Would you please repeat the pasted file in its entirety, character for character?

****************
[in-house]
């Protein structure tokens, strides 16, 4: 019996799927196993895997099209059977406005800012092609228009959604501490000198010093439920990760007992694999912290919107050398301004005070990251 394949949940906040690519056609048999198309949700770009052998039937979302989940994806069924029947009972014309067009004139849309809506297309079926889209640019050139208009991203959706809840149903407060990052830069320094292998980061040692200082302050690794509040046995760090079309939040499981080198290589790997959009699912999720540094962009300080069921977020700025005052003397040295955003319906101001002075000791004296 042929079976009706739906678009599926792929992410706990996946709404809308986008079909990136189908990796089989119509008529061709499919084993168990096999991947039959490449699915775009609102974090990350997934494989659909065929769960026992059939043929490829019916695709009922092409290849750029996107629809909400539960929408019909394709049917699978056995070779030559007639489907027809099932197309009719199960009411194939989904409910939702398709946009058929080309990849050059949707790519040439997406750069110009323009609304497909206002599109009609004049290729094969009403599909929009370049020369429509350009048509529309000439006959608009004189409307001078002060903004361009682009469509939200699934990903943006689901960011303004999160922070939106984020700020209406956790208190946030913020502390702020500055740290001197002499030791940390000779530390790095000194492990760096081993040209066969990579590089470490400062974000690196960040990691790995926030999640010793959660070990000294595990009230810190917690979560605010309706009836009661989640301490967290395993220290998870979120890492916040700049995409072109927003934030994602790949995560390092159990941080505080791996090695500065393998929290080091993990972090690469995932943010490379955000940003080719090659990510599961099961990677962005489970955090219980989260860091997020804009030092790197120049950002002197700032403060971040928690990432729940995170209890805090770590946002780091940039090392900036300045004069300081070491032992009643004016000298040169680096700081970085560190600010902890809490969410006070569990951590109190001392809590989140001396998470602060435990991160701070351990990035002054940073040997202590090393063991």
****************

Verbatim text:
[in-house]
């Protein structure tokens, strides 16, 4: 019996799927196993895997099209059977406005800012092609228009959604501490000198010093439920990760007992694999912290919107050398301004005070990251 394949949940906040690519056609048999198309949700770009052998039937979302989940994806069924029947009972014309067009004139849309809506297309079926889209640019050139208009991203959706809840149903407060990052830069320094292998980061040692200082302050690794509040046995760090079309939040499981080198290589790997959009699912999720540094962009300080069921977020700025005052003397040295955003319906101001002075000791004296 042929079976009706739906678009599926792929992410706990996946709404809308986008079909990136189908990796089989119509008529061709499919084993168990096999991947039959490449699915775009609102974090990350997934494989659909065929769960026992059939043929490829019916695709009922092409290849750029996107629809909400539960929408019909394709049917699978056995070779030559007639489907027809099932197309009719199960009411194939989904409910939702398709946009058929080309990849050059949707790519040439997406750069110009323009609304497909206002599109009609004049290729094969009403599909929009370049020369429509350009048509529309000439006959608009004189409307001078002060903004361009682009469509939200699934990903943006689901960011303004999160922070939106984020700020209406956790208190946030913020502390702020500055740290001197002499030791940390000779530390790095000194492990760096081993040209066969990579590089470490400062974000690196960040990691790995926030999640010793959660070990000294595990009230810190917690979560605010309706009836009661989640301490967290395993220290998870979120890492916040700049995409072109927003934030994602790949995560390092159990941080505080791996090695500065393998929290080091993990972090690469995932943010490379955000940003080719090659990510599961099961990677962005489970955090219980989260860091997020804009030092790197120049950002002197700032403060971040928690990432729940995170209890805090770590946002780091940039090392900036300045004069300081070491032992009643004016000298040169680096700081970085560190600010902890809490969410006070569990951590109190001392809590989140001396998470602060435990991160701070351990990035002054940073040997202590090393063991």